It's an ok song, it could be a cover, actually. But what a demented performance...
     
  21. Pawnmower

    Pawnmower Senior Member

    Location:
    Dearborn, MI
    Some of you guys should revisit this one -- it may be better than you remember.
     
  22. mark winstanley

    mark winstanley Certified dinosaur, who likes physical product Thread Starter

    I reckon it always pays to relisten to the tracks before posting.
    The memory is a deceptive beast, and having a proper close listen is a huge difference to having heard it when the album was playing at some point
     
  23. Fischman

    Fischman RockMonster, ClassicalMaster, and JazzMeister

    Location:
    New Mexico
    It's Alright

    The opening drum beat is such a tease, making you think there's a surf tune coming. It's very much of its time, but its also got an infectious energy that elevates it above standard b-side filler.
     
  24. Martyj

    Martyj Who dares to wake me from my slumber? -- Mr. Flash

    Location:
    Maryland, USA
    It’s Alright.

    Or, is it “It’s All Right” per the way it was printed on numerous contemporary picture 45’s and disc pressings? It shows up both ways in various places. I suppose if such a discrepancy was pointed out at the time, the overall felling was “Meh…whatever.” Subsequent re-issues and press favor “Alright” as one word.

    I’ve changed my feeling on this track over the years.

    The band is loose, relaxed and uninhibited. My guess is at this point they’ve spent enough time in the studio to have shed the typical caution most bands confront in their early recording careers. Hinman’s book speculates it may have been recorded in the same session as YRGM, and the energy captured on that track spills over onto this one.

    The first time I heard it….man…the beginning made the hair on my arms stand on end. The drum intro into that riff—likely appropriated from a Chicago blues number, but who/what?—repeated twice in unison on piano, guitars and harmonica. The third time the harmonica goes off on its own, like a bird veering away from the flock but keeping close by. Then Ray’s voice takes over while that driving riff carries under through out. Maybe the lyrics aren’t significant but the band is in a groove. After the second chorus the band launches into a full throttle rave up and session man Bobby Graham is going wild on the drums. It’s all very exciting and things are going great…..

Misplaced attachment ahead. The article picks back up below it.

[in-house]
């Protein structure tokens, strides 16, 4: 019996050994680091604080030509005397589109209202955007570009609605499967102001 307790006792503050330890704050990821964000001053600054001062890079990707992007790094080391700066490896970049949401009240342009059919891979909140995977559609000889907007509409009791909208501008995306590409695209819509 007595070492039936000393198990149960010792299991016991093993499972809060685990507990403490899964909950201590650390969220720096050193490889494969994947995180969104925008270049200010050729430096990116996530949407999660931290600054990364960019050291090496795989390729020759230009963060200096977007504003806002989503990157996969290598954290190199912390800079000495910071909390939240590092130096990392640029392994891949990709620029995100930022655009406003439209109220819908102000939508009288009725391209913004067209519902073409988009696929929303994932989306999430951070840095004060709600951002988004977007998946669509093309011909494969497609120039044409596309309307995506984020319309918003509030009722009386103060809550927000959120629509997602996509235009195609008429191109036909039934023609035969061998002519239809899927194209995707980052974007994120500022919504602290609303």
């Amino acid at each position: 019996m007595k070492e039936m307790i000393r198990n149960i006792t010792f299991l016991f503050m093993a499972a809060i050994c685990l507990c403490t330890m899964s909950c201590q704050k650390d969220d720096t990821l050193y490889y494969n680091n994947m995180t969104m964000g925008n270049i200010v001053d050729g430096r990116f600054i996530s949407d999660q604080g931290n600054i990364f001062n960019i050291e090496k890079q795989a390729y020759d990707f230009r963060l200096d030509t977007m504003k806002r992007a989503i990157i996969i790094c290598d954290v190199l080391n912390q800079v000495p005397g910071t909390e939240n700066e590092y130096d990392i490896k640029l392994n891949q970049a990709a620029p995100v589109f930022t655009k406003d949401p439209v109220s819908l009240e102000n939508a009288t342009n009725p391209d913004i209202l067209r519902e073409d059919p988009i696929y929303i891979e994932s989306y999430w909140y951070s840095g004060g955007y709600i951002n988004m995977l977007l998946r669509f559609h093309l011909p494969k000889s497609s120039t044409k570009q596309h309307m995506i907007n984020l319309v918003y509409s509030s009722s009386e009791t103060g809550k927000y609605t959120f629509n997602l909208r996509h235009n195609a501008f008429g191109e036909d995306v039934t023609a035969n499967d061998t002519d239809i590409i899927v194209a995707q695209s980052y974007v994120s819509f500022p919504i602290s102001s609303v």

Then…ugh…that bridge. It seems to arrive from another song. It’s a songwriting trick Ray will employ in the future. Sometimes it works, other times—and I’m thinking of a ballad a year into the future—it throws things off track. This is the case here and it sinks the song, IMO. I imagine a couple dancing to this, finding a repetitive groove with that riff, and then this bridge happens. They stop, look at each other and think “what the hell are we supposed to do with this?” For this reason for the longest time I saw this track as disappointment, a rare example of where the band is in top form but a decision in Ray’s songwriting lets them down. I often skipped over it, and more significantly, told friends to avoid it (I should point out I have a reputation among friends as being "the Kinks guy" who they would ask for recommendations re:the band. When recommending playlists or talking about the early tracks they should have, "It's Alright" is one I'd alway leave off.)

    My thinking changed, quite simply, when many years later Ray appropriated it into his Storyteller show. Clearly he thinks highly of the number, and when I listened to it in this “looking back on the old days” context I found myself much more forgiving. I started listening to it again, and how can I not love the overall energy? It's a great example of the so-called British Invasion rave-up, right on par with anything by the early Stones or Yardbirds.

    So, yeah, awkward middle aside, as of 2021, I dig this song.
     
  25. idleracer

    idleracer Forum Resident

    Location:
    California
    :kilroy: If it was recorded in December of 1963, then it was still several months before the Manfred Mann version of "Doo Wa Diddy" was recorded, but I suppose that like them, Ray could also have been exposed to the original by The Exciters.